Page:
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The Columbia Elections Board has extended candidate registration for the Inclusion and Equity Representative position.

While The Columbia Elections Board officially released the candidates running for positions in student council on Friday morning, no candidate elected to register for the Inclusion and Equity Representative position.

Registration closes Sunday March 27 at 11:59pm. To apply, click here.

For more information regarding The Columbia Elections Board, contact Katherine Welty at kmw2197@columbia.edu.

“I’m so stressed out right now.”

“I have so much work this weekend.”

“God, these finals are going to be rough for me.”

This kind of dialogue is ubiquitous on campus, especially as the weather gets warmer, the sun gets brighter, and finals begin to hang ominously over every Columbia student’s head. Undoubtedly, Columbia is a difficult school. We are consistently ranked as having a high level of stress compared to other colleges in the United States. In 2011, Columbia was ranked the number one “most stressful” school, and in 2012, it was ranked “most rigorous” by The Daily Beast.

A few days ago, one of my friends told me that she thinks there’s “a dearth of big hearted people at Columbia.” Naturally, I did a bit of a double take — it’s not exactly the kind of thing someone wants to hear about their school. I inquired what she thought it meant to be a “big hearted person,” a working definition. After discussing it for a bit, we decided that a big-hearted person “sincerely and naturally feels the weight of other people’s lives.” These empathetic human beings really care about the people around them, and my friend was saying that we didn’t have individuals with this quality.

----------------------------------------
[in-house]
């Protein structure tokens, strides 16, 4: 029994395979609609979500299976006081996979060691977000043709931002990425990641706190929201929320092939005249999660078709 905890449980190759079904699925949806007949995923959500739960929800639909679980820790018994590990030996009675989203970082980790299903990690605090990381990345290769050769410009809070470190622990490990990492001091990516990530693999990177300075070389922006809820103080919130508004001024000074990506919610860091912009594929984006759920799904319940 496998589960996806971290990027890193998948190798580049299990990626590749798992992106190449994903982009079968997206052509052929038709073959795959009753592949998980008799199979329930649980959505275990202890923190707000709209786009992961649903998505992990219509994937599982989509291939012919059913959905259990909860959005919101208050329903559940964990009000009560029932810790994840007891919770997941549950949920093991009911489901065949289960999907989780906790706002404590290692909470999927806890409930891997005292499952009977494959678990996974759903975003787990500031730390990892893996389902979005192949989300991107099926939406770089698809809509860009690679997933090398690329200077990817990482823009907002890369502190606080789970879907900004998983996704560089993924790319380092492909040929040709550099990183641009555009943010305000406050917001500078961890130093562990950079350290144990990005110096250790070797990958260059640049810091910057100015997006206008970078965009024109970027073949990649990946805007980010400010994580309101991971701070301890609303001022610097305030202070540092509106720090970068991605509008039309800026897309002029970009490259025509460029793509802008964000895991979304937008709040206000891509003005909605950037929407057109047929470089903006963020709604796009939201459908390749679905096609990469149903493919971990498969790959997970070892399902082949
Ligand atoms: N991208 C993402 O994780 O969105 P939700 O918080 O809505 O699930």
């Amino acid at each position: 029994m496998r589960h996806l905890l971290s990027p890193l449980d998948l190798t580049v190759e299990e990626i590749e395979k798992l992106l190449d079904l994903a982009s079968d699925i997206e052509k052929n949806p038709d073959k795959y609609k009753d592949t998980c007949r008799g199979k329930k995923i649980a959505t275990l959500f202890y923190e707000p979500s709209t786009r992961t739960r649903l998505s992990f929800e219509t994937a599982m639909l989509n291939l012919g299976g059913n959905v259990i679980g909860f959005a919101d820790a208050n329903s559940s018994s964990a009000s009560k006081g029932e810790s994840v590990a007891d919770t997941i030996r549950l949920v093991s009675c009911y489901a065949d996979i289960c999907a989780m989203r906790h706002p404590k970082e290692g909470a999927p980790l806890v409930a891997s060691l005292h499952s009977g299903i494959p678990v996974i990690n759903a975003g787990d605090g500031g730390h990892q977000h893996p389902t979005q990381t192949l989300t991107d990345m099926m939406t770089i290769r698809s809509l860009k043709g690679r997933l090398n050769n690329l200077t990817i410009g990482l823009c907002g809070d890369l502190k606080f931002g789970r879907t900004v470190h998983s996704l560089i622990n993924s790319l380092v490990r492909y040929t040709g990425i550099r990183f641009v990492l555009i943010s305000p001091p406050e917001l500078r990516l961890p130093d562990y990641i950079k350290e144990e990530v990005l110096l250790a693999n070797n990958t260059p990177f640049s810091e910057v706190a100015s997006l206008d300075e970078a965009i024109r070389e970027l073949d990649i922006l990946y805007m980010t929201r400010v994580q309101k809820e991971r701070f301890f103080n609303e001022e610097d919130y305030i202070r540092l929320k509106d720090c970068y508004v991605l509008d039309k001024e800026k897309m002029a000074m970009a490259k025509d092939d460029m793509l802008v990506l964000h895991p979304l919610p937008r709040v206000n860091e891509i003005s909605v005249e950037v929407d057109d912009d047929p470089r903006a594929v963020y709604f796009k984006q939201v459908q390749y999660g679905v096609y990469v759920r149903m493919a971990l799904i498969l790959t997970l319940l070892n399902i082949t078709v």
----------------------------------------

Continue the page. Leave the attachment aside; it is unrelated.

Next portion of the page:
While it might feel that way sometimes, saying that we lack big hearted people at Columbia is reductive. We need to think differently to see the true picture.

People tell others about their stress and work. The people around them hear this, and because they are also probably overloaded with coursework, feel the need to talk about their work as well. A destructive amalgamation of insecurity, one-upmanship and stress talk ensues. Students naturally want to validate all the work that they put in and when they hear about their classmates’ work, they need to speak up themselves and highlight their own stress so that other people will know.

This positive feedback cycle is responsible for making people focus on themselves and for making people talk about themselves. The root of my friend’s “lack of big hearted people” problem lies here. Students at an intense, competitive, and stressful university become self focused, and this leads to people feeling alone. If a classmate talks about what is going on in his or her life most of the time rather than inquiring about how you are doing and what is going on in your life, it is only natural to feel like that person doesn’t care about you and doesn’t “sincerely and naturally feel the weight of other people’s lives.”

Students of Columbia and other intense and stressful colleges: do not slip down the slope of self-obsession and self-focus just because it feels like everyone around you is. Your life is hard, but so is the life of the cute girl sitting next to you in class, the person that lives next door to you in your dorm, and the guy that you always run into in the dining hall. When finals are closing in on you and you feel cornered, don’t forget about those around you.

We need each other more than ever at this point in the year. Make it your personal responsibility to ensure that no one feels trapped by their work. Ask how someone’s day was, then listen for a genuine answer. Strike up a conversation with someone you don’t know that well and learn something about them. Make people feel loved and supported. You are big hearted. You do care about your classmates. Don’t fail to show it.